Company culture starts from the top, which makes leadership style vital. To build a strong company culture, leaders must lead in the way that they would like to be led.

Leading by example could include:

  • Committing and sticking to your word: trust is the foundation of any company culture and to build trust, leaders must take realistic action and then follow through with these actions.

  • Involving your teams: there’s a lot of value in asking your teams what they require from leadership, this not only breaks down hierarchy but makes any initiatives as employee led as possible.

  • Regularly gathering feedback: creating space for input, feedback and conversations will allow for better results. Your employees should know that raising concerns is both acceptable and helpful in the long run.

6) Invest in diversity, inclusion and belonging programmes

A strong company culture is a diverse company culture, one in which all individuals feel both included and that they belong. Focus on:

  • Diverse recruitment strategies: the first interaction someone will have with your business will depend on how you recruit. So, make sure their first impression is a good one with diverse job descriptions, including diverse groups when searching for talent and making shortlisting as fair and inclusive as possible.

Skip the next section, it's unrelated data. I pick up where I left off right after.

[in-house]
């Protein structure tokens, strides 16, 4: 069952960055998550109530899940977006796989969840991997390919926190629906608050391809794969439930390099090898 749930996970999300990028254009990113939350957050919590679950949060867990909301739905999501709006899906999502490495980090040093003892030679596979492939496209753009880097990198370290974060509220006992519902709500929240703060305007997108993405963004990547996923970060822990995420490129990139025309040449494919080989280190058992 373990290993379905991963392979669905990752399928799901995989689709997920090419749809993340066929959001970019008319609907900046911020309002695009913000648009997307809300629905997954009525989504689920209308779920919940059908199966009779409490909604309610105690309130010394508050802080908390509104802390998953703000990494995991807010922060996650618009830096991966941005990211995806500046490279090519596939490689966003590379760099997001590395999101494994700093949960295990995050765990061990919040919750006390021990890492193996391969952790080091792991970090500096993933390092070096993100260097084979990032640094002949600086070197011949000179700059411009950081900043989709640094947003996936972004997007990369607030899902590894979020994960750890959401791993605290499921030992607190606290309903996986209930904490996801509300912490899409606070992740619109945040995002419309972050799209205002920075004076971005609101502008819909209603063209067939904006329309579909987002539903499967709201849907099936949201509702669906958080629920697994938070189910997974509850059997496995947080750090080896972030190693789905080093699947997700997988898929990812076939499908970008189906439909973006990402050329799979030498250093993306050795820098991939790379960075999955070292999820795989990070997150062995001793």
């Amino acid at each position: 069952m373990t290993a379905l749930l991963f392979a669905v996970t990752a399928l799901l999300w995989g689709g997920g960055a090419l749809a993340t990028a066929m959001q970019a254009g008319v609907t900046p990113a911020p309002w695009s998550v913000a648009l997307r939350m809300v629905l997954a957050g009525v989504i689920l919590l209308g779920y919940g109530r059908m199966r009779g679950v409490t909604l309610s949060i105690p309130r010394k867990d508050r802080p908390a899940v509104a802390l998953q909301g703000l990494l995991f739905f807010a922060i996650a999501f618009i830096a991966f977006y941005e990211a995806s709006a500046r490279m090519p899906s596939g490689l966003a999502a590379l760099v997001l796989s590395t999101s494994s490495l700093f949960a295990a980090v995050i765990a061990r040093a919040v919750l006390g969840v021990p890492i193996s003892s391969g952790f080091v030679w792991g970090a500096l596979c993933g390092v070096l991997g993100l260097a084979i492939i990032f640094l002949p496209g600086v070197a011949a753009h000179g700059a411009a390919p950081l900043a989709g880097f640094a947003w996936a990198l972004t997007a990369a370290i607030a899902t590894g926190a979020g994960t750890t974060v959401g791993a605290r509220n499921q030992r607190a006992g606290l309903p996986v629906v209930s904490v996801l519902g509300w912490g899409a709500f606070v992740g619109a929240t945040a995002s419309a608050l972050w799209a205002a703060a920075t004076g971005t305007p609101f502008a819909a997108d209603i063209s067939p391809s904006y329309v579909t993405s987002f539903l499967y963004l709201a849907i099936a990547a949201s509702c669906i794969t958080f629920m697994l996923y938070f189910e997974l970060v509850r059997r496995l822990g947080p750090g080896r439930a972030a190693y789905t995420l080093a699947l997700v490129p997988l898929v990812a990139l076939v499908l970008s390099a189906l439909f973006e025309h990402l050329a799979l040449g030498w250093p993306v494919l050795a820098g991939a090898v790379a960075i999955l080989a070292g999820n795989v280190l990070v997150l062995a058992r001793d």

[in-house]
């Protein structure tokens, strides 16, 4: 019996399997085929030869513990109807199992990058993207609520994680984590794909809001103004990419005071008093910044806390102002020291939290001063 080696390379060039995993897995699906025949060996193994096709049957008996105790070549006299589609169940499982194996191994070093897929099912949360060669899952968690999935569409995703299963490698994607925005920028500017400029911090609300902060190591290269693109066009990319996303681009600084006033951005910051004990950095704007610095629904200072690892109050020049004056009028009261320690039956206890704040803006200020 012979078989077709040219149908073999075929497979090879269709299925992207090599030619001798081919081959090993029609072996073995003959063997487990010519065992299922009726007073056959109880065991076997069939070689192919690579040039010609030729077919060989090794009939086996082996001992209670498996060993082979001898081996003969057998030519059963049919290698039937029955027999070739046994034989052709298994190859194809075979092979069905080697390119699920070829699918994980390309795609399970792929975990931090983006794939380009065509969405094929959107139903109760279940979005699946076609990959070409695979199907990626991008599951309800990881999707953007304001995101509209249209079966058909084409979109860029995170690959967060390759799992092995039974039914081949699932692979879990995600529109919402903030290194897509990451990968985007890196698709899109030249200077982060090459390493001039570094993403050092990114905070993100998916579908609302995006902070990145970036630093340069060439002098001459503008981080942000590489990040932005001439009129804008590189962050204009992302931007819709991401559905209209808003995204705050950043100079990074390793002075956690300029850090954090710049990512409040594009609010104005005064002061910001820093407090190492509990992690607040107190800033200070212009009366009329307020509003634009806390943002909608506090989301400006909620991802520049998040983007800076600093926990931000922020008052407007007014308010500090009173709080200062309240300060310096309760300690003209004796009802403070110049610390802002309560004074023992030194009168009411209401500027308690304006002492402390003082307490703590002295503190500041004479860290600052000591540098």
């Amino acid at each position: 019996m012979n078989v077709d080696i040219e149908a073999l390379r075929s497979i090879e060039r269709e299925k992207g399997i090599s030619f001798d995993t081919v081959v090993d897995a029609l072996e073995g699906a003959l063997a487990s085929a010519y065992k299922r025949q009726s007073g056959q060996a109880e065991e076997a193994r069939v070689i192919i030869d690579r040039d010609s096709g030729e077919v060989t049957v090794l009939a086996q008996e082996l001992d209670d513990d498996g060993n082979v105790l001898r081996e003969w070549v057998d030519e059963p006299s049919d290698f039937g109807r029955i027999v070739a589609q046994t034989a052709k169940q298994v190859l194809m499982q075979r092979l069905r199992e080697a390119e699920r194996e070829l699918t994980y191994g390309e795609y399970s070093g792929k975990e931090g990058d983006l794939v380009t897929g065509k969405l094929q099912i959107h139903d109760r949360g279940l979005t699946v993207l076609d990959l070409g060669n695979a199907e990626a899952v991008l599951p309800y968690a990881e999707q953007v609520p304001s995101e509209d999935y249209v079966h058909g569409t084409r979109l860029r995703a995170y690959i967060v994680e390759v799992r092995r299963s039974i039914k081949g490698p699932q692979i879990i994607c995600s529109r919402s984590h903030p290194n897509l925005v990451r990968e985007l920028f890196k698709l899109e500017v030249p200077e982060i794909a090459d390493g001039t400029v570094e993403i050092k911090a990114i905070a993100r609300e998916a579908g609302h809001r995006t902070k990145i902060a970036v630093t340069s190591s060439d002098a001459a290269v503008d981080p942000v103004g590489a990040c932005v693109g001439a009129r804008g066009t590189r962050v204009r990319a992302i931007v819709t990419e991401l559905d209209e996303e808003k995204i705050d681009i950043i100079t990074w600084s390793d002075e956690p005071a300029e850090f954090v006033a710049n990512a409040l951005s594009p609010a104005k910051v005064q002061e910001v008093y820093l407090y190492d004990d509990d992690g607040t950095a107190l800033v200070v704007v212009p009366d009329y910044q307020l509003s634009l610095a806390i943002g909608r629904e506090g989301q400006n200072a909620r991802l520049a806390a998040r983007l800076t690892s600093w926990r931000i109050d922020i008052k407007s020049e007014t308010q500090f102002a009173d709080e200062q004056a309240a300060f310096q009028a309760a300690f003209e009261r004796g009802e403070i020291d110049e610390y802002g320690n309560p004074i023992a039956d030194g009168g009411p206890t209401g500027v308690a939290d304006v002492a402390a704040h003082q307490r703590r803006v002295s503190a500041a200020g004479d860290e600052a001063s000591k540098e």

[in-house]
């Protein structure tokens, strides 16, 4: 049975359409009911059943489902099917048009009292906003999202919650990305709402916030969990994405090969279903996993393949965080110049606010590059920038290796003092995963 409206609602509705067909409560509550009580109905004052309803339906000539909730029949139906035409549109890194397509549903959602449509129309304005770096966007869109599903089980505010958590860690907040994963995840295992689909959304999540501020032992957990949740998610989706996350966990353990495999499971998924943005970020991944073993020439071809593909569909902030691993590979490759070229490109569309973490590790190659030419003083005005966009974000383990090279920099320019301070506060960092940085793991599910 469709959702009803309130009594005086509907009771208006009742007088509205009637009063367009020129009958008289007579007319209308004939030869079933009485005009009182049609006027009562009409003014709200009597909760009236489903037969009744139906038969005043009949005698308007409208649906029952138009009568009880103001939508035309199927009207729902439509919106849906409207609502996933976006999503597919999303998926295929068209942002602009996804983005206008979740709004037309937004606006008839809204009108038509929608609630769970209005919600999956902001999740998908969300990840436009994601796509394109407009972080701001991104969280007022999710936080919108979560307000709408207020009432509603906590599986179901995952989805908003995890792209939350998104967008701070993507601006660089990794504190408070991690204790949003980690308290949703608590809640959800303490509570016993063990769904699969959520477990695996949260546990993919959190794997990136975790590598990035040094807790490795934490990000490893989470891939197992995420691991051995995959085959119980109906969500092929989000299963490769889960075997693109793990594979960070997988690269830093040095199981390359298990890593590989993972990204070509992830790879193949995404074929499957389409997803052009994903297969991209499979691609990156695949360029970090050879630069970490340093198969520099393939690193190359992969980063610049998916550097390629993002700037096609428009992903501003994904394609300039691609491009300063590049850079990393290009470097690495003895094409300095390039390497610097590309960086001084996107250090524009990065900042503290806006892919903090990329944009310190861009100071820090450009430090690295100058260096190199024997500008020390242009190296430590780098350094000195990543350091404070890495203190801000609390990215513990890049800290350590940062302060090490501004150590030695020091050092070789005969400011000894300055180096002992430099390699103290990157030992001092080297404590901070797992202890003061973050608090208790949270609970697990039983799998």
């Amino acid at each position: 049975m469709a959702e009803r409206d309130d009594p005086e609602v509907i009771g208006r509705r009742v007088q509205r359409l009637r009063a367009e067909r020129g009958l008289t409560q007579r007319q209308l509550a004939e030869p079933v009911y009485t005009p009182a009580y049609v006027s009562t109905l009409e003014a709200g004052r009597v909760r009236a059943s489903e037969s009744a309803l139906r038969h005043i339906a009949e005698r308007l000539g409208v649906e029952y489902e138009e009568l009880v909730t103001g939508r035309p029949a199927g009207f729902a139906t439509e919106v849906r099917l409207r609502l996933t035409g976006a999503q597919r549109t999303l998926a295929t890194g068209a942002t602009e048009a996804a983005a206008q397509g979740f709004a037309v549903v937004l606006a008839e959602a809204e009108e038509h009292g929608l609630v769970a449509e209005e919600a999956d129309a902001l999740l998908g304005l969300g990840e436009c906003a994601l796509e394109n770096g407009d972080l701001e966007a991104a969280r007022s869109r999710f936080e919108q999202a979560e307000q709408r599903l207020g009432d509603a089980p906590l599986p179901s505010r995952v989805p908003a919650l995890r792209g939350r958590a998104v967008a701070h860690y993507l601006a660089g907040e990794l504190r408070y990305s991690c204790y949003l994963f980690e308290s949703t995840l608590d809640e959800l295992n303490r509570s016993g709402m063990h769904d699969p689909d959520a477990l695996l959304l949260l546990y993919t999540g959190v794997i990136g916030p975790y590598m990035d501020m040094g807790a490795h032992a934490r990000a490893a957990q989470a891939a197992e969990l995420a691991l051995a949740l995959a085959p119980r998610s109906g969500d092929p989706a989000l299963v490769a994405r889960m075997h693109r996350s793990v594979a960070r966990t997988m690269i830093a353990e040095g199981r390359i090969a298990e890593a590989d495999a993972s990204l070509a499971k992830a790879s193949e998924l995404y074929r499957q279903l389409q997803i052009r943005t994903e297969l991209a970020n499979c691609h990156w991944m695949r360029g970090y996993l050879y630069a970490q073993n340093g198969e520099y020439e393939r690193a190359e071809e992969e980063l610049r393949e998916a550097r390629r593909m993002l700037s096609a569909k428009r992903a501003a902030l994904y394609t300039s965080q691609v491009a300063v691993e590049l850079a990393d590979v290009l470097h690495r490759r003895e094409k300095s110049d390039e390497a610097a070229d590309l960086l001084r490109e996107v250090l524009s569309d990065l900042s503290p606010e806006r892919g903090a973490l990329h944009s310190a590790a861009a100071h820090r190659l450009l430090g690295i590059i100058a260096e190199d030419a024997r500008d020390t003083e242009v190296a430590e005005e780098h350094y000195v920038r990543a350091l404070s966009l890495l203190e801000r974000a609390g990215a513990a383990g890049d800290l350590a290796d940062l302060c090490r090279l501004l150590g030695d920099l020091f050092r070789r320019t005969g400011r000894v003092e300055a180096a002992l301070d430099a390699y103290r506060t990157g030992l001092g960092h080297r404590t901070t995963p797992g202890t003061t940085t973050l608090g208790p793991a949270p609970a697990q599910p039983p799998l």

• Gender and ethnicity gap reporting: regular scanning and analysing imbalances and under-representation across your business is vital when staying vigilant and on top of your DE&I practices.

  • Training and intervention: it’s important to not just “assume” that individuals will know how to practice DE&I behaviours without any proper training or guidance from their employer. As much as it’s important to employ kind, inclusive and welcoming individuals, training and continuous learning is crucial.

Why does company culture matter?

In a competitive environment, company culture acts as your differentiator. This means that over time, your culture will turn into something that is unique to you as an organisation, echoing through duties, workforce, customers and future employees.